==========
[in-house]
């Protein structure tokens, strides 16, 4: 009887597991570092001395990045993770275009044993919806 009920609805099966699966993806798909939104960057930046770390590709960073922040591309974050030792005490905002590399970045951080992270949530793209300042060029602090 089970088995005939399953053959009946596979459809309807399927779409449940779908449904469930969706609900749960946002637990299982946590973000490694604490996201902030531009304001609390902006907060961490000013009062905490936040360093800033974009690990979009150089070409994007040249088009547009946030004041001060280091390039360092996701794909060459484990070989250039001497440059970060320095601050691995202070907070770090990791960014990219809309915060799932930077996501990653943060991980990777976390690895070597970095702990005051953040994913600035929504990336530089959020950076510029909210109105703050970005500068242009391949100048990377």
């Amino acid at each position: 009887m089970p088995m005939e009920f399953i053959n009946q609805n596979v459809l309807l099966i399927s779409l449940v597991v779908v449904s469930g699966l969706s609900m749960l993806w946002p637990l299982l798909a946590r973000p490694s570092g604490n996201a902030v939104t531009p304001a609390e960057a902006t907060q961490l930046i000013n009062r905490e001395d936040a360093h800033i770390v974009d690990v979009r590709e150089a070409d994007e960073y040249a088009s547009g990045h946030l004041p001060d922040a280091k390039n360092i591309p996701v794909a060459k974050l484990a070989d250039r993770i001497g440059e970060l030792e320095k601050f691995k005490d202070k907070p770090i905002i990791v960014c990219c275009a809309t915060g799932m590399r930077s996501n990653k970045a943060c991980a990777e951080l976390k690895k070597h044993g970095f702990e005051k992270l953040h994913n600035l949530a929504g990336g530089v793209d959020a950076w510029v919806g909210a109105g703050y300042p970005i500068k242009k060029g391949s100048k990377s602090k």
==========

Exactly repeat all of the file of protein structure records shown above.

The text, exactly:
[in-house]
């Protein structure tokens, strides 16, 4: 009887597991570092001395990045993770275009044993919806 009920609805099966699966993806798909939104960057930046770390590709960073922040591309974050030792005490905002590399970045951080992270949530793209300042060029602090 089970088995005939399953053959009946596979459809309807399927779409449940779908449904469930969706609900749960946002637990299982946590973000490694604490996201902030531009304001609390902006907060961490000013009062905490936040360093800033974009690990979009150089070409994007040249088009547009946030004041001060280091390039360092996701794909060459484990070989250039001497440059970060320095601050691995202070907070770090990791960014990219809309915060799932930077996501990653943060991980990777976390690895070597970095702990005051953040994913600035929504990336530089959020950076510029909210109105703050970005500068242009391949100048990377």
């Amino acid at each position: 009887m089970p088995m005939e009920f399953i053959n009946q609805n596979v459809l309807l099966i399927s779409l449940v597991v779908v449904s469930g699966l969706s609900m749960l993806w946002p637990l299982l798909a946590r973000p490694s570092g604490n996201a902030v939104t531009p304001a609390e960057a902006t907060q961490l930046i000013n009062r905490e001395d936040a360093h800033i770390v974009d690990v979009r590709e150089a070409d994007e960073y040249a088009s547009g990045h946030l004041p001060d922040a280091k390039n360092i591309p996701v794909a060459k974050l484990a070989d250039r993770i001497g440059e970060l030792e320095k601050f691995k005490d202070k907070p770090i905002i990791v960014c990219c275009a809309t915060g799932m590399r930077s996501n990653k970045a943060c991980a990777e951080l976390k690895k070597h044993g970095f702990e005051k992270l953040h994913n600035l949530a929504g990336g530089v793209d959020a950076w510029v919806g909210a109105g703050y300042p970005i500068k242009k060029g391949s100048k990377s602090k």